Another day, another twist in the Apple vs Samsung trademark infringement legal rollercoaster.
Samsung is demanding that Apple's outside legal representatives are thrown-off the case because, lo-and-behold, they used to represent Samsung.
The Korean giant, which faces several allegations of copying Apple's iPad and iPhone for its range of Galaxy smartphones and tablets, reckons this creates an obvious conflict of interest.
"At least five of the ten attorneys at the firm of Bridges & Mavrakakis represented Samsung on patent litigation matters that are substantially related to the case at hand," says a filing made to the California court.
"Collectively, these attorneys spent almost 9,000 hours, including time spent earlier this year, performing work on patent litigation matters for Samsung."
The attorneys in question represented Samsung back in 2006 when the company was involved in another patent dispute against Sony Ericsson.
Naturally, Samsung is claiming that the in-depth knowledg of the company the legal-eagles gleaned from working that case could be used against them in the current proceedings.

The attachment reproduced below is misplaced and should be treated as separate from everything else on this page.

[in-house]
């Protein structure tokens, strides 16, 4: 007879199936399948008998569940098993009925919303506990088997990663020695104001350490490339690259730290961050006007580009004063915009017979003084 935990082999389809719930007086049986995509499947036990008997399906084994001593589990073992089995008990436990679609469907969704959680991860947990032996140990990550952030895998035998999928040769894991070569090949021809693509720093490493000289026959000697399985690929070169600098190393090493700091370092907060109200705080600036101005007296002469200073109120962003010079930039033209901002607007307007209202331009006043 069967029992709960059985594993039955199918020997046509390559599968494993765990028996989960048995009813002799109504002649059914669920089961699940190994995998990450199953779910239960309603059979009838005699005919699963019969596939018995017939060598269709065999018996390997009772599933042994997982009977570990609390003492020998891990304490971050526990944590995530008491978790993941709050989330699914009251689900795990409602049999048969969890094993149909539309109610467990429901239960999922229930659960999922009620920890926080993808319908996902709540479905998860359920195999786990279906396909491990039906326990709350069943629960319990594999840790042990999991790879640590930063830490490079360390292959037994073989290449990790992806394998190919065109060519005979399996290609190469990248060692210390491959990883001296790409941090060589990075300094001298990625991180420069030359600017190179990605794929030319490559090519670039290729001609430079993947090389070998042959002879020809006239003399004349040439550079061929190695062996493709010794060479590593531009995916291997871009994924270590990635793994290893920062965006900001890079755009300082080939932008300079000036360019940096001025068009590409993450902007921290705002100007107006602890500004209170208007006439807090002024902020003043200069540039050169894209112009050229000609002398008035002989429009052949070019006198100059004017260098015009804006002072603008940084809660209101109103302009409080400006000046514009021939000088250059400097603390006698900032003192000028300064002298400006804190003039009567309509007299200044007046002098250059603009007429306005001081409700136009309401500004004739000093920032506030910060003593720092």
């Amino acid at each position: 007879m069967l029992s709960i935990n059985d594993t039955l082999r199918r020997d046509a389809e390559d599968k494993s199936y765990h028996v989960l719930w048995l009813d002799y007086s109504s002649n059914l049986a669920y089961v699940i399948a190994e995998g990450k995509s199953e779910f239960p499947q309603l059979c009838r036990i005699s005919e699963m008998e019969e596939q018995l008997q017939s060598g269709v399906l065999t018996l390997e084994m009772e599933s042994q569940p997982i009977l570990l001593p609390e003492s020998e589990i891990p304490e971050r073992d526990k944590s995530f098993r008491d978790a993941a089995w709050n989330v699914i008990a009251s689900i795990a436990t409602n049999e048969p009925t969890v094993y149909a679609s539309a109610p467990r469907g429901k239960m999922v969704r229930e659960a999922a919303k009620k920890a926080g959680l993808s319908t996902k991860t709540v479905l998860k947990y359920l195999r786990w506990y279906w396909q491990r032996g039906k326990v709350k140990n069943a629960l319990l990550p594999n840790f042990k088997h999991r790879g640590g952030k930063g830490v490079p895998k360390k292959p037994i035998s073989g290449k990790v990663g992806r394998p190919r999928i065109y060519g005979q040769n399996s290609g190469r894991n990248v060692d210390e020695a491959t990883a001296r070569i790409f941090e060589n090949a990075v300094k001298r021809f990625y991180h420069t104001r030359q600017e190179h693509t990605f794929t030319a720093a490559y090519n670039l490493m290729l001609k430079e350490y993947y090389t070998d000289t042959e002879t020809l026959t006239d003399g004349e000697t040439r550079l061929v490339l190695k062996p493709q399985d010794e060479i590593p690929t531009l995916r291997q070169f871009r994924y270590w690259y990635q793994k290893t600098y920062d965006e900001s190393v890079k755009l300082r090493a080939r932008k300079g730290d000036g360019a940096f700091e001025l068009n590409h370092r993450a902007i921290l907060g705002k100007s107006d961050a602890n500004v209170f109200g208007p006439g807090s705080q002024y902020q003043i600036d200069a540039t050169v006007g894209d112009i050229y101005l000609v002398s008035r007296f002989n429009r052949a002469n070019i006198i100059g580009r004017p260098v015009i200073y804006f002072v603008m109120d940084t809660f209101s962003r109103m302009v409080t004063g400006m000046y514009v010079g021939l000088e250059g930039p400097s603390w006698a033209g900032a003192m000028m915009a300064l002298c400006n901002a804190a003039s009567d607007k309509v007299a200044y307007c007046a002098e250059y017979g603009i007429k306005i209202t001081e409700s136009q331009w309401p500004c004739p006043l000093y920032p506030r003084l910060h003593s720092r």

The filing continues: "It is inevitable that Samsung's confidential information--including not only the legal strategies implemented by Samsung in a prior litigation, but also other accumulated insights such as the decision-making tendencies and pressure points of Samsung's internal legal team--will be used to Advance Apple's interest against Samsung in this litigation."
The legal battle began way back in April when Apple issued an extremely strongly-worded writ, alleging that Samsung had copied iOS devices for its popular Android range of phones and tablets.
"Rather than innovate and develop its own technology and a unique Samsung style for its smart phone products and computer tablets, Samsung chose to copy Apple's technology, user interface and innovative style in these infringing products," read the lawsuit.
Since then there have been lawsuits and counter lawsuits in several countries with both companies demanding that the other's next generation tech go before the court.
So far there's been plenty of handbags, but not much in the way of a resolution. We can see this rumbling on for months.